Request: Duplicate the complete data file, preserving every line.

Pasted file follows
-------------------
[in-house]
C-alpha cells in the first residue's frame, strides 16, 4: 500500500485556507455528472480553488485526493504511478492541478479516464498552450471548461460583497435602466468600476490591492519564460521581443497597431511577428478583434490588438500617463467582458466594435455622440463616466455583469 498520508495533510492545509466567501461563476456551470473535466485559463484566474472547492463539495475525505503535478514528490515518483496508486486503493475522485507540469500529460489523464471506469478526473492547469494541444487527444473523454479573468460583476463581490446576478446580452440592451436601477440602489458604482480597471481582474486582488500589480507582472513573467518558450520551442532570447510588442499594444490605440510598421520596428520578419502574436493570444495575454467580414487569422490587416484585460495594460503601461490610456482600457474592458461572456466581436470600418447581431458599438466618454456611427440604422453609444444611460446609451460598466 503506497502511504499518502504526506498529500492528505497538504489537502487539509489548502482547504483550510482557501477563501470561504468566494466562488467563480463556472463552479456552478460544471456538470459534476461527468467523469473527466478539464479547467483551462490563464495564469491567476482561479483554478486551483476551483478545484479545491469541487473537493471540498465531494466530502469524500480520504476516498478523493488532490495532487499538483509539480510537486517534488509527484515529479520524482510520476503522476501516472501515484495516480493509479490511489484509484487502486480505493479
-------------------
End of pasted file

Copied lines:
[in-house]
C-alpha cells in the first residue's frame, strides 16, 4: 500500500485556507455528472480553488485526493504511478492541478479516464498552450471548461460583497435602466468600476490591492519564460521581443497597431511577428478583434490588438500617463467582458466594435455622440463616466455583469 498520508495533510492545509466567501461563476456551470473535466485559463484566474472547492463539495475525505503535478514528490515518483496508486486503493475522485507540469500529460489523464471506469478526473492547469494541444487527444473523454479573468460583476463581490446576478446580452440592451436601477440602489458604482480597471481582474486582488500589480507582472513573467518558450520551442532570447510588442499594444490605440510598421520596428520578419502574436493570444495575454467580414487569422490587416484585460495594460503601461490610456482600457474592458461572456466581436470600418447581431458599438466618454456611427440604422453609444444611460446609451460598466 503506497502511504499518502504526506498529500492528505497538504489537502487539509489548502482547504483550510482557501477563501470561504468566494466562488467563480463556472463552479456552478460544471456538470459534476461527468467523469473527466478539464479547467483551462490563464495564469491567476482561479483554478486551483476551483478545484479545491469541487473537493471540498465531494466530502469524500480520504476516498478523493488532490495532487499538483509539480510537486517534488509527484515529479520524482510520476503522476501516472501515484495516480493509479490511489484509484487502486480505493479